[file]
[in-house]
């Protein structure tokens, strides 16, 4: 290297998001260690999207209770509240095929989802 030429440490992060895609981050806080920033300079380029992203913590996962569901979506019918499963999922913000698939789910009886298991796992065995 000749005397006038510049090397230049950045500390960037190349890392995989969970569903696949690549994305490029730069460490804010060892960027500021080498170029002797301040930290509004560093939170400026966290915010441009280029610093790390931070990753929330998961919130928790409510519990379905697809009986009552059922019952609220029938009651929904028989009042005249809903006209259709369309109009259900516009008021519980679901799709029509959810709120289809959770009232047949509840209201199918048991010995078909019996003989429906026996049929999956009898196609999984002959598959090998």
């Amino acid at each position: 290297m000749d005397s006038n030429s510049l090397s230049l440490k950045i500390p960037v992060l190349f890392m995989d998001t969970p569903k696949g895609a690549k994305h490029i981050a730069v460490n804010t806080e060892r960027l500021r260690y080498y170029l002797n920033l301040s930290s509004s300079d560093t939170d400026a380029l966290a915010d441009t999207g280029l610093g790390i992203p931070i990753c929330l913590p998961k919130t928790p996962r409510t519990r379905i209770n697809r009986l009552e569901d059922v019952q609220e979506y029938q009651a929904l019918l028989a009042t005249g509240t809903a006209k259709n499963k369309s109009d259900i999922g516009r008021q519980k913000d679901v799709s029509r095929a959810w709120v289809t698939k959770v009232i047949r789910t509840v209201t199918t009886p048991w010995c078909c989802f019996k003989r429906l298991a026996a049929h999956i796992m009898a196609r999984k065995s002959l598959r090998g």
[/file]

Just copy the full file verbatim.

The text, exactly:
[in-house]
């Protein structure tokens, strides 16, 4: 290297998001260690999207209770509240095929989802 030429440490992060895609981050806080920033300079380029992203913590996962569901979506019918499963999922913000698939789910009886298991796992065995 000749005397006038510049090397230049950045500390960037190349890392995989969970569903696949690549994305490029730069460490804010060892960027500021080498170029002797301040930290509004560093939170400026966290915010441009280029610093790390931070990753929330998961919130928790409510519990379905697809009986009552059922019952609220029938009651929904028989009042005249809903006209259709369309109009259900516009008021519980679901799709029509959810709120289809959770009232047949509840209201199918048991010995078909019996003989429906026996049929999956009898196609999984002959598959090998």
């Amino acid at each position: 290297m000749d005397s006038n030429s510049l090397s230049l440490k950045i500390p960037v992060l190349f890392m995989d998001t969970p569903k696949g895609a690549k994305h490029i981050a730069v460490n804010t806080e060892r960027l500021r260690y080498y170029l002797n920033l301040s930290s509004s300079d560093t939170d400026a380029l966290a915010d441009t999207g280029l610093g790390i992203p931070i990753c929330l913590p998961k919130t928790p996962r409510t519990r379905i209770n697809r009986l009552e569901d059922v019952q609220e979506y029938q009651a929904l019918l028989a009042t005249g509240t809903a006209k259709n499963k369309s109009d259900i999922g516009r008021q519980k913000d679901v799709s029509r095929a959810w709120v289809t698939k959770v009232i047949r789910t509840v209201t199918t009886p048991w010995c078909c989802f019996k003989r429906l298991a026996a049929h999956i796992m009898a196609r999984k065995s002959l598959r090998g």